Happy Cinco de Mayo!
It's May, which means it's time for one of the United States' most misunderstood holidays: Cinco de Mayo. But at least there will be great food and drink to make the misunderstanding more tolerable.
The name in Spanish means "May 5."
Cinco de Mayo is an annual celebration held on May 5. The date is observed to commemorate the Mexican Army's victory over the French Empire at the Battle of Puebla, on May 5, 1862, under the leadership of General Ignacio Zaragoza. Also, it is important to clarify it's not Mexico's Independence Day, which is actually celebrated Sept. 16.
Oddly — or not, considering Americans' fondness for claiming other countries' holidays as a reason to drink and party — Cinco de Mayo is celebrated much more in the United States than it is in Mexico. In Mexico, it's not even a federal holiday, and most of the celebratory parades and events are limited to the state of Puebla.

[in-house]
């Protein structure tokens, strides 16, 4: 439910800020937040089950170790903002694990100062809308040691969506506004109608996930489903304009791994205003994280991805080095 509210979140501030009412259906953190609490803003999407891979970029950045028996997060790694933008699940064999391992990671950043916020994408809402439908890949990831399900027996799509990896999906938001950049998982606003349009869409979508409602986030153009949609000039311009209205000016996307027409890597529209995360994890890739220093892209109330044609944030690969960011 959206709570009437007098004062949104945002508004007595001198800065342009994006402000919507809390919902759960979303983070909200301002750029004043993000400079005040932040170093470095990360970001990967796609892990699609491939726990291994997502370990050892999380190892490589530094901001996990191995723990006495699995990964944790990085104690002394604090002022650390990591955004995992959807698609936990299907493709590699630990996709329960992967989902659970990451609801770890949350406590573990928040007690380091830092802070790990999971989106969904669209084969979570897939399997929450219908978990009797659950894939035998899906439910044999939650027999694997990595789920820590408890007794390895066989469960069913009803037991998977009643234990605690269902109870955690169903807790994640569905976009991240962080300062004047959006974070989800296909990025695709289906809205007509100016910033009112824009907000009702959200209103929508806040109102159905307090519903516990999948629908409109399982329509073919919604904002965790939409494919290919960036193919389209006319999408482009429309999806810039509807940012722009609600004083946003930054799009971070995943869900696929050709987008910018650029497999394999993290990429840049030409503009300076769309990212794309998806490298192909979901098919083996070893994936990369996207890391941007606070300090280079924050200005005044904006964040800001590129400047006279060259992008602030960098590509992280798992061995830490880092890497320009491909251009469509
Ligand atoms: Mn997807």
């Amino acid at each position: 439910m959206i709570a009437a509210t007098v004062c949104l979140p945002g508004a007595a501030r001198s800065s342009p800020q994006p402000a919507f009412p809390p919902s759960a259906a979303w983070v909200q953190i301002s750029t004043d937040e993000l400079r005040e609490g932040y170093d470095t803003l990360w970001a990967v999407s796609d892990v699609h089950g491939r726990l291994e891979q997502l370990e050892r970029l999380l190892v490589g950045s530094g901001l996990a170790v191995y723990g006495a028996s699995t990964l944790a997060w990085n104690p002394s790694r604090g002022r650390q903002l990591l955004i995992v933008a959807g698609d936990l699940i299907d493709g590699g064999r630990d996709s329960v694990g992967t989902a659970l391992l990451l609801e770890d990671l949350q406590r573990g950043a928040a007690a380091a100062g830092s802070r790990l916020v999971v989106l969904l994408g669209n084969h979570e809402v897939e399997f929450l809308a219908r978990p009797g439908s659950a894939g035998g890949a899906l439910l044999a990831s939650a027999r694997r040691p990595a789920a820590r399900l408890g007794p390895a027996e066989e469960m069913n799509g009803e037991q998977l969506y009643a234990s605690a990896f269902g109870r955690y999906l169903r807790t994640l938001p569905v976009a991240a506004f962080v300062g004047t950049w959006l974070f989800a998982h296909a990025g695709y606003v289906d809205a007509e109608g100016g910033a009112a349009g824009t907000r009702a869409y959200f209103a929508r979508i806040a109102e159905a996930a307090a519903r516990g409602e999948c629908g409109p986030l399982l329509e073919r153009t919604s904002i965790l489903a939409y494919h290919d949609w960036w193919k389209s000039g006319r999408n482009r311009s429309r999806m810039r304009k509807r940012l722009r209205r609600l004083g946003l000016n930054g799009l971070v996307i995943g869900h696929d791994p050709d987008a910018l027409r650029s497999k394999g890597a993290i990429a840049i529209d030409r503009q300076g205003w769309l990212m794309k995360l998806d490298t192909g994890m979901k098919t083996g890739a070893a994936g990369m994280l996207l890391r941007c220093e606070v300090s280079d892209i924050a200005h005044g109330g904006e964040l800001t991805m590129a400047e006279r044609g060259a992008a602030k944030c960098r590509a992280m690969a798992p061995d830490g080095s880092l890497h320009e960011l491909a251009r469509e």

In the United States, Cinco de Mayo is usually marked with parades and celebrations of Mexican culture, culminating with the consumption of lots of Mexican food and margaritas.
In the 1960s, the holiday was adopted in cities with large Hispanic populations, starting with the west coast and moving inward over the years, as a celebration of Mexican culture.
Activists also commemorated it as a metaphor for all indigenous people triumphing over arriving colonists.
The holiday was then pushed into the holiday big leagues in the '80s once the marketing departments of Anheiser-Busch and Miller Brewing got behind it.